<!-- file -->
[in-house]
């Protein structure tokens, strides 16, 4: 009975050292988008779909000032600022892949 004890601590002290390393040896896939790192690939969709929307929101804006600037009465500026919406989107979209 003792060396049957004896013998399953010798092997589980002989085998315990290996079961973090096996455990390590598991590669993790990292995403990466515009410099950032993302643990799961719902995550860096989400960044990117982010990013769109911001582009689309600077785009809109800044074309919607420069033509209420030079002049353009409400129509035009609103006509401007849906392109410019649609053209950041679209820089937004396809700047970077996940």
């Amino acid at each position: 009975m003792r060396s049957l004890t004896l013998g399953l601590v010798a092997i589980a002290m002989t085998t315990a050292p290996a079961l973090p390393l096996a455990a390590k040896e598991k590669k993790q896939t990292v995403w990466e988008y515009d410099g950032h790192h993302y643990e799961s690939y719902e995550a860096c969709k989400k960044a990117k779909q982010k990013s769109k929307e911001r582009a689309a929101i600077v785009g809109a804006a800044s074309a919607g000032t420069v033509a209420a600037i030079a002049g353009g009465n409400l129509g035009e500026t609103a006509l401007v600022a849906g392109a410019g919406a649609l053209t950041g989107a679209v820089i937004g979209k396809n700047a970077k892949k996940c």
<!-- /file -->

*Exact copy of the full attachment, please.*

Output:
[in-house]
């Protein structure tokens, strides 16, 4: 009975050292988008779909000032600022892949 004890601590002290390393040896896939790192690939969709929307929101804006600037009465500026919406989107979209 003792060396049957004896013998399953010798092997589980002989085998315990290996079961973090096996455990390590598991590669993790990292995403990466515009410099950032993302643990799961719902995550860096989400960044990117982010990013769109911001582009689309600077785009809109800044074309919607420069033509209420030079002049353009409400129509035009609103006509401007849906392109410019649609053209950041679209820089937004396809700047970077996940």
């Amino acid at each position: 009975m003792r060396s049957l004890t004896l013998g399953l601590v010798a092997i589980a002290m002989t085998t315990a050292p290996a079961l973090p390393l096996a455990a390590k040896e598991k590669k993790q896939t990292v995403w990466e988008y515009d410099g950032h790192h993302y643990e799961s690939y719902e995550a860096c969709k989400k960044a990117k779909q982010k990013s769109k929307e911001r582009a689309a929101i600077v785009g809109a804006a800044s074309a919607g000032t420069v033509a209420a600037i030079a002049g353009g009465n409400l129509g035009e500026t609103a006509l401007v600022a849906g392109a410019g919406a649609l053209t950041g989107a679209v820089i937004g979209k396809n700047a970077k892949k996940c």